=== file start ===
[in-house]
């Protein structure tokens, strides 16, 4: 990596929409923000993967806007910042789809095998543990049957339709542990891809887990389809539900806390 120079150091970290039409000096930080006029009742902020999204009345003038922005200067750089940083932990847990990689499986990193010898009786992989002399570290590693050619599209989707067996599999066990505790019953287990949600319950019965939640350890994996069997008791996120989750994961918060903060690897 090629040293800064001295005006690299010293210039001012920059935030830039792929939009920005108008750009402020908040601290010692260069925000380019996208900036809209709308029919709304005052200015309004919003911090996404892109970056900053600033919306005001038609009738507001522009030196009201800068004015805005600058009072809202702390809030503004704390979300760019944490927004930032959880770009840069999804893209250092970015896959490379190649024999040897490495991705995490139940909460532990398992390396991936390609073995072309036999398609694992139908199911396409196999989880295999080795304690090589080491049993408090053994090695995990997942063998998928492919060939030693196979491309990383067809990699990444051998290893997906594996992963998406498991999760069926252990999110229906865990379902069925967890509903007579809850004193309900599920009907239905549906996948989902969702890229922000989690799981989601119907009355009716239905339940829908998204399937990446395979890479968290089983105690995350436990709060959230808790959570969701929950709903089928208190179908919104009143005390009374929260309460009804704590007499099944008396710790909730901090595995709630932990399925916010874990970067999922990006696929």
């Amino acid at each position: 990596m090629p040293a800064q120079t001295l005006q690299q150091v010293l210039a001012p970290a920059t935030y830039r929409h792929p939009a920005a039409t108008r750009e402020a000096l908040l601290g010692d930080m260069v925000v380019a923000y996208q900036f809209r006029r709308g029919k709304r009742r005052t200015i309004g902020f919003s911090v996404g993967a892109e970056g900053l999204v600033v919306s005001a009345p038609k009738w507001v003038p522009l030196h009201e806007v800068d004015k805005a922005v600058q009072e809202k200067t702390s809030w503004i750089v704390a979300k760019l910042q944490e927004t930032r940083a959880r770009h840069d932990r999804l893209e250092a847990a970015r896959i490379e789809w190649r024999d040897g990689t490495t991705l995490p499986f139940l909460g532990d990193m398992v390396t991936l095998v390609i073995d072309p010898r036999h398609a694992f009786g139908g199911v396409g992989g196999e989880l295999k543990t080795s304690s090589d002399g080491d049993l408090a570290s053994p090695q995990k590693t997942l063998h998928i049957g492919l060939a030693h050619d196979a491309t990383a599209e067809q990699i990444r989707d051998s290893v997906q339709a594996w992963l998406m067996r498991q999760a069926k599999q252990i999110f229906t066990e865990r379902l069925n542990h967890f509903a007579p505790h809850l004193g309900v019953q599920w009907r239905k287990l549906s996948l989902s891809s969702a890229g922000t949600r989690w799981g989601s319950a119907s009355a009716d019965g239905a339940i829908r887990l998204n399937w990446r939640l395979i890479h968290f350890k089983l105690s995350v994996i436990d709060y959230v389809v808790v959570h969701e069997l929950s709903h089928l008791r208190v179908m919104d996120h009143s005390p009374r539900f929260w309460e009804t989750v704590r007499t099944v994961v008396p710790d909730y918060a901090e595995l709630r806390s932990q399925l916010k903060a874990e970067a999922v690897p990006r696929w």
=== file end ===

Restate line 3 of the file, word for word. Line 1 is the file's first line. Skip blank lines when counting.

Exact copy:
């Amino acid at each position: 990596m090629p040293a800064q120079t001295l005006q690299q150091v010293l210039a001012p970290a920059t935030y830039r929409h792929p939009a920005a039409t108008r750009e402020a000096l908040l601290g010692d930080m260069v925000v380019a923000y996208q900036f809209r006029r709308g029919k709304r009742r005052t200015i309004g902020f919003s911090v996404g993967a892109e970056g900053l999204v600033v919306s005001a009345p038609k009738w507001v003038p522009l030196h009201e806007v800068d004015k805005a922005v600058q009072e809202k200067t702390s809030w503004i750089v704390a979300k760019l910042q944490e927004t930032r940083a959880r770009h840069d932990r999804l893209e250092a847990a970015r896959i490379e789809w190649r024999d040897g990689t490495t991705l995490p499986f139940l909460g532990d990193m398992v390396t991936l095998v390609i073995d072309p010898r036999h398609a694992f009786g139908g199911v396409g992989g196999e989880l295999k543990t080795s304690s090589d002399g080491d049993l408090a570290s053994p090695q995990k590693t997942l063998h998928i049957g492919l060939a030693h050619d196979a491309t990383a599209e067809q990699i990444r989707d051998s290893v997906q339709a594996w992963l998406m067996r498991q999760a069926k599999q252990i999110f229906t066990e865990r379902l069925n542990h967890f509903a007579p505790h809850l004193g309900v019953q599920w009907r239905k287990l549906s996948l989902s891809s969702a890229g922000t949600r989690w799981g989601s319950a119907s009355a009716d019965g239905a339940i829908r887990l998204n399937w990446r939640l395979i890479h968290f350890k089983l105690s995350v994996i436990d709060y959230v389809v808790v959570h969701e069997l929950s709903h089928l008791r208190v179908m919104d996120h009143s005390p009374r539900f929260w309460e009804t989750v704590r007499t099944v994961v008396p710790d909730y918060a901090e595995l709630r806390s932990q399925l916010k903060a874990e970067a999922v690897p990006r696929w």